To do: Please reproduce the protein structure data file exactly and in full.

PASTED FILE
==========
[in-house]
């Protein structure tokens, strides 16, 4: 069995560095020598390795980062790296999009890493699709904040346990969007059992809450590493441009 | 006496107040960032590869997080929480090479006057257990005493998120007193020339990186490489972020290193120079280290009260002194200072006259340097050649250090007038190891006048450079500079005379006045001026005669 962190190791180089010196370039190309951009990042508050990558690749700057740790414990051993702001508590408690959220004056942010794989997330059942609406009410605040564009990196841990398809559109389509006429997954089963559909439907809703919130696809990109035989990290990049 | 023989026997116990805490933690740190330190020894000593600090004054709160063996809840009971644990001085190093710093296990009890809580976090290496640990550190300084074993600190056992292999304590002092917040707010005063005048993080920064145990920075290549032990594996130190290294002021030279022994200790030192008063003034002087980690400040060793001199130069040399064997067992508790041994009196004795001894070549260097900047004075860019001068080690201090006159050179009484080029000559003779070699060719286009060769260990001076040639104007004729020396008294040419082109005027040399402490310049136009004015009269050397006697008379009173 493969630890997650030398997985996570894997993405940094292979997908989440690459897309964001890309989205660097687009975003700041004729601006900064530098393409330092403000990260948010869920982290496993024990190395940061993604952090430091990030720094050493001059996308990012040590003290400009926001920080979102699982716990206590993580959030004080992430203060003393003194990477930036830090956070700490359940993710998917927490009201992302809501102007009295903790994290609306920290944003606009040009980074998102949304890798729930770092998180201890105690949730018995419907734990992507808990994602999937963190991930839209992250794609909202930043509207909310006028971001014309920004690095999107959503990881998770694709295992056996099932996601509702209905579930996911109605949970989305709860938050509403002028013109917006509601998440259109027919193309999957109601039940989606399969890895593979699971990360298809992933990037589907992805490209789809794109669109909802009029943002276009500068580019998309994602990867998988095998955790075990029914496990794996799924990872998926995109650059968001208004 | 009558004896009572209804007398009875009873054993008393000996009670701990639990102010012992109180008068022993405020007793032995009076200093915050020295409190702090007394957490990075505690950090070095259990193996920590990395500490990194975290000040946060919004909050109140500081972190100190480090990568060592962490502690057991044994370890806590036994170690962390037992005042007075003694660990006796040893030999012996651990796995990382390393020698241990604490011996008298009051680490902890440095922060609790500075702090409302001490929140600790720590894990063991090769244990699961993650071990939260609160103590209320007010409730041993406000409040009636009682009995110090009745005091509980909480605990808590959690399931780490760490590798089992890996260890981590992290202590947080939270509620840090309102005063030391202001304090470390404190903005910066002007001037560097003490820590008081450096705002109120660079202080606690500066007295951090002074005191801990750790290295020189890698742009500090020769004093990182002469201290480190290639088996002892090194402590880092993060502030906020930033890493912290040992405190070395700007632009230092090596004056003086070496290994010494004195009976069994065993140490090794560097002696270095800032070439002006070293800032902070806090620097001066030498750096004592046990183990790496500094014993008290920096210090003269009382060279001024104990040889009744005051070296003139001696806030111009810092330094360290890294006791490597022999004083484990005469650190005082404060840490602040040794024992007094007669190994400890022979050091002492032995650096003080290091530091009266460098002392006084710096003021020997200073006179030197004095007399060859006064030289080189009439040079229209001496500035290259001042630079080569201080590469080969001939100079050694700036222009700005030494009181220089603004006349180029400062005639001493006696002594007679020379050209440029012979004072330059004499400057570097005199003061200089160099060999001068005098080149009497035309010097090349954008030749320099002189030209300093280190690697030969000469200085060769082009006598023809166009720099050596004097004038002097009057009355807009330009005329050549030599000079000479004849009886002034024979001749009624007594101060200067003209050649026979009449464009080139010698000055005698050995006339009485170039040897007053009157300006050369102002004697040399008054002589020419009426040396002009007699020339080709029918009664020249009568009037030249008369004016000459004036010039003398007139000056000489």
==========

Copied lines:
[in-house]
């Protein structure tokens, strides 16, 4: 069995560095020598390795980062790296999009890493699709904040346990969007059992809450590493441009 | 006496107040960032590869997080929480090479006057257990005493998120007193020339990186490489972020290193120079280290009260002194200072006259340097050649250090007038190891006048450079500079005379006045001026005669 962190190791180089010196370039190309951009990042508050990558690749700057740790414990051993702001508590408690959220004056942010794989997330059942609406009410605040564009990196841990398809559109389509006429997954089963559909439907809703919130696809990109035989990290990049 | 023989026997116990805490933690740190330190020894000593600090004054709160063996809840009971644990001085190093710093296990009890809580976090290496640990550190300084074993600190056992292999304590002092917040707010005063005048993080920064145990920075290549032990594996130190290294002021030279022994200790030192008063003034002087980690400040060793001199130069040399064997067992508790041994009196004795001894070549260097900047004075860019001068080690201090006159050179009484080029000559003779070699060719286009060769260990001076040639104007004729020396008294040419082109005027040399402490310049136009004015009269050397006697008379009173 493969630890997650030398997985996570894997993405940094292979997908989440690459897309964001890309989205660097687009975003700041004729601006900064530098393409330092403000990260948010869920982290496993024990190395940061993604952090430091990030720094050493001059996308990012040590003290400009926001920080979102699982716990206590993580959030004080992430203060003393003194990477930036830090956070700490359940993710998917927490009201992302809501102007009295903790994290609306920290944003606009040009980074998102949304890798729930770092998180201890105690949730018995419907734990992507808990994602999937963190991930839209992250794609909202930043509207909310006028971001014309920004690095999107959503990881998770694709295992056996099932996601509702209905579930996911109605949970989305709860938050509403002028013109917006509601998440259109027919193309999957109601039940989606399969890895593979699971990360298809992933990037589907992805490209789809794109669109909802009029943002276009500068580019998309994602990867998988095998955790075990029914496990794996799924990872998926995109650059968001208004 | 009558004896009572209804007398009875009873054993008393000996009670701990639990102010012992109180008068022993405020007793032995009076200093915050020295409190702090007394957490990075505690950090070095259990193996920590990395500490990194975290000040946060919004909050109140500081972190100190480090990568060592962490502690057991044994370890806590036994170690962390037992005042007075003694660990006796040893030999012996651990796995990382390393020698241990604490011996008298009051680490902890440095922060609790500075702090409302001490929140600790720590894990063991090769244990699961993650071990939260609160103590209320007010409730041993406000409040009636009682009995110090009745005091509980909480605990808590959690399931780490760490590798089992890996260890981590992290202590947080939270509620840090309102005063030391202001304090470390404190903005910066002007001037560097003490820590008081450096705002109120660079202080606690500066007295951090002074005191801990750790290295020189890698742009500090020769004093990182002469201290480190290639088996002892090194402590880092993060502030906020930033890493912290040992405190070395700007632009230092090596004056003086070496290994010494004195009976069994065993140490090794560097002696270095800032070439002006070293800032902070806090620097001066030498750096004592046990183990790496500094014993008290920096210090003269009382060279001024104990040889009744005051070296003139001696806030111009810092330094360290890294006791490597022999004083484990005469650190005082404060840490602040040794024992007094007669190994400890022979050091002492032995650096003080290091530091009266460098002392006084710096003021020997200073006179030197004095007399060859006064030289080189009439040079229209001496500035290259001042630079080569201080590469080969001939100079050694700036222009700005030494009181220089603004006349180029400062005639001493006696002594007679020379050209440029012979004072330059004499400057570097005199003061200089160099060999001068005098080149009497035309010097090349954008030749320099002189030209300093280190690697030969000469200085060769082009006598023809166009720099050596004097004038002097009057009355807009330009005329050549030599000079000479004849009886002034024979001749009624007594101060200067003209050649026979009449464009080139010698000055005698050995006339009485170039040897007053009157300006050369102002004697040399008054002589020419009426040396002009007699020339080709029918009664020249009568009037030249008369004016000459004036010039003398007139000056000489």